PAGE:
Homer D. Hagstrum

From Wikipedia, the free encyclopedia
Jump to: navigation, search

Homer Dupre Hagstrum (March 11, 1915 – September 7, 1994) was an American physicist who specialized in surface physics.[1] [2] Hagstrum was a member of the National Academy of Sciences,[1][2] the chairman of Division of Electron and Atomic Physics of American Physical Society,[2] Head of Surface Physics Research at Bell Labs.[2] He was a recipient of Davisson Germer Prize[2] and Medard W. Welch Award.with British scientists. During this meeting Pearce (who wrote Science fiction stories) arranged a meeting with H. G. Wells, an internationally known science fiction writer. Pearce and Hagstrum also met with Rudy Kompfner during this trip. Since 1946 Homer specialized in Surface Physics which was an unknown sub-field of physics at that time. In 1954 Homer Hagstrum was appointed head of the Surface Physics Research Department until 1978 when he returned to his former position. He developed a metal mulripurpose vacuum chamber in 1961 that is a model for many surface physics scientists today.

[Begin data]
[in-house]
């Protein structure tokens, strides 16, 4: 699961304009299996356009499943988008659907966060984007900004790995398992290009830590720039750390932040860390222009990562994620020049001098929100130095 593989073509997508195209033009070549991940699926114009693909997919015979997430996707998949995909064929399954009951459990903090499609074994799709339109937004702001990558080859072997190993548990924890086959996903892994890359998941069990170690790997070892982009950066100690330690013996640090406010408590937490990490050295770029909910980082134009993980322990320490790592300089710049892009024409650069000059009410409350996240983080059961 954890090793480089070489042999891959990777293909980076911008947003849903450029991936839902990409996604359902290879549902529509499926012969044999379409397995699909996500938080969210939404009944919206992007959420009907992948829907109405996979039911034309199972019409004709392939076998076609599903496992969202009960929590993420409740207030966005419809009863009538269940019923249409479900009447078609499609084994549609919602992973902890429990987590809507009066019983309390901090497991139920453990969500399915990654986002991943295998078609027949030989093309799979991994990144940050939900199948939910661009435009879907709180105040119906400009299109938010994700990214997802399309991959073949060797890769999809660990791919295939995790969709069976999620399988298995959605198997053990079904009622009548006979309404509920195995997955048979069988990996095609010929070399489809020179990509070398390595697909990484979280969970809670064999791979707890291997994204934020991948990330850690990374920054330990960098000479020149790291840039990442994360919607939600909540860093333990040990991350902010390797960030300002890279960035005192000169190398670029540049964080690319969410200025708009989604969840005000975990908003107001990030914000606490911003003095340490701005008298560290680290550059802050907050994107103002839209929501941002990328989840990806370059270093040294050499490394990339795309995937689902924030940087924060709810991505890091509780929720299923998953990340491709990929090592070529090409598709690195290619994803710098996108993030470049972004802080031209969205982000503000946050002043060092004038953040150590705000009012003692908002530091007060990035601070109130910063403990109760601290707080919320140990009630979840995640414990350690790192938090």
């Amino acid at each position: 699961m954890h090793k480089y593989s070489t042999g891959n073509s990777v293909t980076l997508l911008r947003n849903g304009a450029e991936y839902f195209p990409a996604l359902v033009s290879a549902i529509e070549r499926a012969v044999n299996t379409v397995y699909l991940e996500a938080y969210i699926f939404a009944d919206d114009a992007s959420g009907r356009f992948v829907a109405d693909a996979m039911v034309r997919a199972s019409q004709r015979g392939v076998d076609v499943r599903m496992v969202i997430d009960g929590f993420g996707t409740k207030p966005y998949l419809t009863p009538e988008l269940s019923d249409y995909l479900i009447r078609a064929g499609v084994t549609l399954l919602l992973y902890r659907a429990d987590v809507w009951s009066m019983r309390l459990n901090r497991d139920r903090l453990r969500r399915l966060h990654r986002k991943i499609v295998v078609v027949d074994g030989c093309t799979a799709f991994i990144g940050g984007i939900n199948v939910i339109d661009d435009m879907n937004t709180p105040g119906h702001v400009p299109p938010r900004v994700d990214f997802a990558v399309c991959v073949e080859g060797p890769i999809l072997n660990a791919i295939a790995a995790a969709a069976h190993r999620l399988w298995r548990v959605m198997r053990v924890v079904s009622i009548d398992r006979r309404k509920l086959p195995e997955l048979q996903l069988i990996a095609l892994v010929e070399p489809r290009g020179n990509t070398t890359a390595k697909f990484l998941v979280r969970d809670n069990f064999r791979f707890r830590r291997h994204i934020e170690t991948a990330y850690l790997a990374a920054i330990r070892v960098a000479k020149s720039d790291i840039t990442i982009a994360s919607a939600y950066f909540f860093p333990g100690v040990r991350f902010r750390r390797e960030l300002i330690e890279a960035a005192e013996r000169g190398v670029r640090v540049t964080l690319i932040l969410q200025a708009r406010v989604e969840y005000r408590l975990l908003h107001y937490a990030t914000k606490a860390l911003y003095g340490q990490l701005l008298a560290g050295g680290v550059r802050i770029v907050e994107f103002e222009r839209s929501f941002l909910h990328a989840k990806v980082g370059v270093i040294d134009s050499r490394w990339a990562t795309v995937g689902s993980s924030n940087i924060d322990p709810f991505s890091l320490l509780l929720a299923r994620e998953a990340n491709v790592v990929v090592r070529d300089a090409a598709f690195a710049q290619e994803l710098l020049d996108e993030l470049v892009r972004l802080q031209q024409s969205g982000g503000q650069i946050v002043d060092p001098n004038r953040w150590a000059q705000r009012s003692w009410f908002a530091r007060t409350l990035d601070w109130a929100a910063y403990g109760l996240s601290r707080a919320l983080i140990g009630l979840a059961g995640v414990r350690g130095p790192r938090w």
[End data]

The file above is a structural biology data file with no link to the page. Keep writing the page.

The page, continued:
References[edit]

[Category: American Vacuum Society Welch Award] several scientists that Hagstrum hired also won this award: D. E. Aspnes, M. J. Cardillo]